Gustavus Adolphus College is using a three-year, $100,000 grant from the Andrew W. Mellon Foundation to implement January Interim Experience courses that explore the digital humanities. The six courses offered this month emphasize collaboration, are project-based, and explore how digital media shapes meaning and can be used to research and present to both academic and broad public audiences.
“Digital humanities offer opportunities for students to incorporate and utilize technology inside and outside the classroom,” said Glenn Kranking ‘98, professor of history and Scandinavian studies. “It’s not about re-imagining the humanities, but using modern tools to apply different lenses to analyze and show data.”
The six January Interim courses cover everything from “Food and Communication” to “Digital Literature: Editing and Publishing an Online Literary Magazine” to “Local and Global Depictions of the War on Drugs.”
Now in its first year, the Mellon grant is designed to support offerings for sophomore students entering their fifth semester. Gustavus elected to offer the courses during January term because it allows for intensive study and focus on the subject. The number of course offerings are scheduled to increase to eight next year and 10 in 2018. Faculty who wish to teach a January digital humanities course fill out an application and attend a weeklong summer workshop once they are selected.
“The digital humanities classes offer students an opportunity to develop through their coursework a reflective, integrative, and more focused understanding of the connections and possibilities underlying a liberal arts degree. This will be immensely helpful as students move toward graduation and beyond,” Associate Provost and Dean of Arts and Humanities Paula O’Loughlin said.
The digital humanities are a natural fit for a generation of students who have been described as digital natives. “Our students are using technology every single day,” Kranking said. “This is a way that we can connect students’ technology skills with the academic disciplines and give them something to show to employers or graduate schools as examples of what they can do.”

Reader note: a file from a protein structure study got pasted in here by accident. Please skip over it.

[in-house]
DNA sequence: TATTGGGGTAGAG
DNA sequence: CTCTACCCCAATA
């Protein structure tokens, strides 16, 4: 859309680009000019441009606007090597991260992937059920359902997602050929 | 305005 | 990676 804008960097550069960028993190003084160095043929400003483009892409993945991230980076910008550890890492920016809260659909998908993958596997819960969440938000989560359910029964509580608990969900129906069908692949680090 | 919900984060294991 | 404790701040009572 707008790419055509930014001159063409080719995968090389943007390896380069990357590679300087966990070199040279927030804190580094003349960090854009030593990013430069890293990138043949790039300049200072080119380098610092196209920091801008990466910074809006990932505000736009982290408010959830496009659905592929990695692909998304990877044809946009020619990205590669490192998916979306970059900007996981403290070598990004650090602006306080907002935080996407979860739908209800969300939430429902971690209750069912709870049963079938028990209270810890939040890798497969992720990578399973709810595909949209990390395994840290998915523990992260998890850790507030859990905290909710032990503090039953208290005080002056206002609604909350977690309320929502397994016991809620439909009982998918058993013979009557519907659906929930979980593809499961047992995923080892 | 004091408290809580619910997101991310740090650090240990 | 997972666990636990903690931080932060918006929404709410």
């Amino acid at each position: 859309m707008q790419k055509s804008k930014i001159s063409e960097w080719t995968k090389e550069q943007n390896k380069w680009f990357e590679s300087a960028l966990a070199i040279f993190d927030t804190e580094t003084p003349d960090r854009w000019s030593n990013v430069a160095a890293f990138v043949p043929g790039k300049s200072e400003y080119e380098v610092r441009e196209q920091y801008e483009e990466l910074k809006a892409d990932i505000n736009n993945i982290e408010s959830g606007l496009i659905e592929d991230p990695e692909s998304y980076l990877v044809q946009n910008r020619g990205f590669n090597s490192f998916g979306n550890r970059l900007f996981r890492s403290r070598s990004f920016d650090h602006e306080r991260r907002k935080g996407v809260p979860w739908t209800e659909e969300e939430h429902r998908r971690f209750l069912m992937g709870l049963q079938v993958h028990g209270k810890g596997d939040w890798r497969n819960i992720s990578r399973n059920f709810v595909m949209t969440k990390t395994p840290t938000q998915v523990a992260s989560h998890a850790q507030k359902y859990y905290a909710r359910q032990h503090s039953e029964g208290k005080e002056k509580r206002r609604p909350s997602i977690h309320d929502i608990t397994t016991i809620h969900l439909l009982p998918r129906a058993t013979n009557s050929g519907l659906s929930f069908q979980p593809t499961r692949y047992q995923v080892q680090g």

One other benefit of the Mellon grant is that it exposes faculty members to the digital humanities. “It’s introducing professors to these ideas, approaches, and methodologies with the hopes that they will then bring the digital humanities back to their other classes,” Kranking said.
Kranking is also applying the digital humanities to his own research on the movement of populations from Estonia to Sweden. “I had all of the information before, but now I’m interacting with it in a different way and can draw different conclusions,” he explained. “By building a digital map, I can explore the dynamics of the migration, search by age range or profession, and visualize the data.”
“This is a new way to reach more people,” he continued. “Oftentimes the work of academics is consumed only by other academics. By incorporating digital projects, we can reach a broader audience.”
Visit the Gustavus digital humanities website to learn more.
The Andrew W. Mellon Foundation was founded in 1969 by Ailsa Mellon Bruce and Paul Mellon. The Foundation endeavors to strengthen, promote, and where necessary, defend the contributions of the humanities and the arts to human flourishing and to the well-being of diverse and democratic societies. To this end, it supports exemplary institutions of higher education and culture as they renew and provide access to an invaluable heritage of ambitious, path-breaking work.
Media Contact: Director of Media Relations and Internal Communication JJ Akin